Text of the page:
Canada’s current account deficit (on a seasonally adjusted basis) expanded by $5.4 billion in the fourth quarter to $15.5 billion. This increase reflected a higher trade in goods and services deficit, which was moderated by a lower investment income deficit.
The deficit on trade in goods and services rose by $6.1 billion. Exports were down by $7.3 billion to $175.1 billion, mainly on lower sales of energy products. This reflects a sharp decline in energy prices, which were down 22% in the quarter. Imports of goods and services declined by $1.1 billion to $188.5 billion. The deficit on primary income was reduced by $0.7 billion to $1.5 billion. Revenues earned by Canadians investors on their foreign assets were up in the quarter.
Inflows of funds from abroad to finance the current account deficit mainly came from transactions in currency and deposits. These transactions generated a net inflow of $38.6 billion, as non-residents significantly increased their holdings of currency and deposits in Canada.
Direct investment generated a net inflow of funds totalling $3.9 billion, as direct investment in Canada exceeded direct investment abroad for the first time in three quarters. These inflows of funds were partially offset by a strong decline in foreign holdings of Canadian debt securities.
In 2018, the current account deficit narrowed by $1.4 billion to $58.7 billion, the lowest deficit in four years. The trade in goods deficit declined by $3.1 billion, while the investment income deficit increased by $2.3 billion. The current account deficit has now declined for three consecutive years, from a peak of $70.5 billion in 2015.
Trade in goods deficit up sharply in the fourth quarter
After reaching a record $152.2 billion in the third quarter, exports of goods were down by $7.8 billion in the fourth quarter. Energy products accounted for most of the reduction in the value of exports, notably crude petroleum (down $7.5 billion). Crude petroleum prices declined nearly 50% in the last two months of the quarter. Higher exports of natural gas moderated the overall reduction in energy product exports.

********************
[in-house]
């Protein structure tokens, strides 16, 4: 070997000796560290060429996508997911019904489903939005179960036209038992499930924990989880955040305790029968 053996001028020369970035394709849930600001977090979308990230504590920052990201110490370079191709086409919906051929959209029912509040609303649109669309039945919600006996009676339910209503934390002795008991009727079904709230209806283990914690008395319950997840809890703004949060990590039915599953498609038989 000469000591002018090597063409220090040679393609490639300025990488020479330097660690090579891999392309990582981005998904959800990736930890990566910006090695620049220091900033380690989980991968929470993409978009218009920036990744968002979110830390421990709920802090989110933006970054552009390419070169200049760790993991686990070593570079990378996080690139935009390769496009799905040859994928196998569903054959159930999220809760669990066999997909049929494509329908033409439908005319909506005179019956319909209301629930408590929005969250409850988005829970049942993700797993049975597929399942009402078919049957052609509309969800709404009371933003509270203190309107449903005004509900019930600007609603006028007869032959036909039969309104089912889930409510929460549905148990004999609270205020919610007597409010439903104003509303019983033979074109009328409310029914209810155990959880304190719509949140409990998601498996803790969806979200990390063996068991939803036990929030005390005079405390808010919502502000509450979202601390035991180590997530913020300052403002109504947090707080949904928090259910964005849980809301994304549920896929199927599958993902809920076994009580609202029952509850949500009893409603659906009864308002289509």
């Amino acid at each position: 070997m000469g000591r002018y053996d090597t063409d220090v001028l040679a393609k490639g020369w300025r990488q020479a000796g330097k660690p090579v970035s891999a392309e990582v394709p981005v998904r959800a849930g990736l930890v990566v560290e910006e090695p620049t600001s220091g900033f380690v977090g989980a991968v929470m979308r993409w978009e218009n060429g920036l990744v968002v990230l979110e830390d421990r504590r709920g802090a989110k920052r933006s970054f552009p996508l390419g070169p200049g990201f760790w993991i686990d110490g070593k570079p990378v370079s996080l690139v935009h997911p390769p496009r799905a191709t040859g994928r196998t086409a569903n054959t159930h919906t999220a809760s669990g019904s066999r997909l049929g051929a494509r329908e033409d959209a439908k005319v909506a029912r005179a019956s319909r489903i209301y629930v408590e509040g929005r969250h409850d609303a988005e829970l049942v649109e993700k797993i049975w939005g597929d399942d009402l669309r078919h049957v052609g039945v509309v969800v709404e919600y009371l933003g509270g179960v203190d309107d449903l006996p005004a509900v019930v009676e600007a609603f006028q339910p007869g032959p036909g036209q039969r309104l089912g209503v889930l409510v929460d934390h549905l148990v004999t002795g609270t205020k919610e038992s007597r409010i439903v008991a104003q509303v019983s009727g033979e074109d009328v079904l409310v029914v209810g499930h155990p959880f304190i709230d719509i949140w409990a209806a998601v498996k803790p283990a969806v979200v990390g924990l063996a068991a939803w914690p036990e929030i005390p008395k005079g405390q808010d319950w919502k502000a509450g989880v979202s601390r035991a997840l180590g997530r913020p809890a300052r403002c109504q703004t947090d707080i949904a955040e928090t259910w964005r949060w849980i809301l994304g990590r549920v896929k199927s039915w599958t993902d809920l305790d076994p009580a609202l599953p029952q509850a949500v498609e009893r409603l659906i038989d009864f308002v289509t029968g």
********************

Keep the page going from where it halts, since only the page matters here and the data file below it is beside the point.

Imports of goods were down by $1.5 billion in the fourth quarter. Energy products, basic and industrial chemical, plastic and rubber products, and motor vehicles and parts all contracted by $0.6 billion. Lower volumes imported were the main contributor to these decreases, except energy product imports, which declined on lower prices.
The trade in services deficit was down $0.2 billion to $6.2 billion in the fourth quarter, led by a higher commercial services surplus.
Lower deficit on investment income
The deficit on investment income declined by $0.7 billion to $0.9 billion in the fourth quarter. Profits earned by residents on their direct investment abroad increased by $1.2 billion to a record $19.0 billion. Meanwhile, profits earned by non-residents on their direct investment in Canada edged down for a second quarter in a row.
Foreign holdings of Canadian securities decline for the first time since the end of 2008
Foreign investors reduced their holdings of Canadian securities by $4.8 billion in the fourth quarter, compared with a $26.0 billion investment in the previous quarter. Non-residents invested in Canadian shares, but significantly reduced their holdings of debt securities. This was the first divestment in Canadian securities since the fourth quarter of 2008.
Foreign holdings of Canadian bonds were down by a record $12.9 billion in the fourth quarter, led by strong divestments in December. Retirements of corporate bonds and sales of federal government bonds on the secondary market contributed the most to the decline. The Canadian dollar depreciated by 4.0 US cents against the US dollar in the quarter.
Direct investment in Canada exceeds direct investment abroad
Direct investment in Canada totalled $17.2 billion in the fourth quarter, the highest since the third quarter of 2015. Equity investments made by foreign parents in Canadian affiliates accounted for all of the activity in the quarter. Overall, direct investment in Canada was primarily from the United States and, to a lesser extent, France. Mergers and acquisitions activity totalled $5.9 billion, entirely on transactions from countries other than the United States.
Direct investment abroad slowed to $13.3 billion in the fourth quarter. About three-quarters of this activity was in the trade and transportation sector. Mergers and acquisitions activity totalled $4.5 billion, down from $17.7 billion in the third quarter. Canadian acquisitions of foreign firms ($16.0 billion) in the fourth quarter were moderated by sales of existing interest abroad ($11.4 billion). Issuances of new Canadian shares to non-resident portfolio investors partly contributed to the financing of the acquisition activity.
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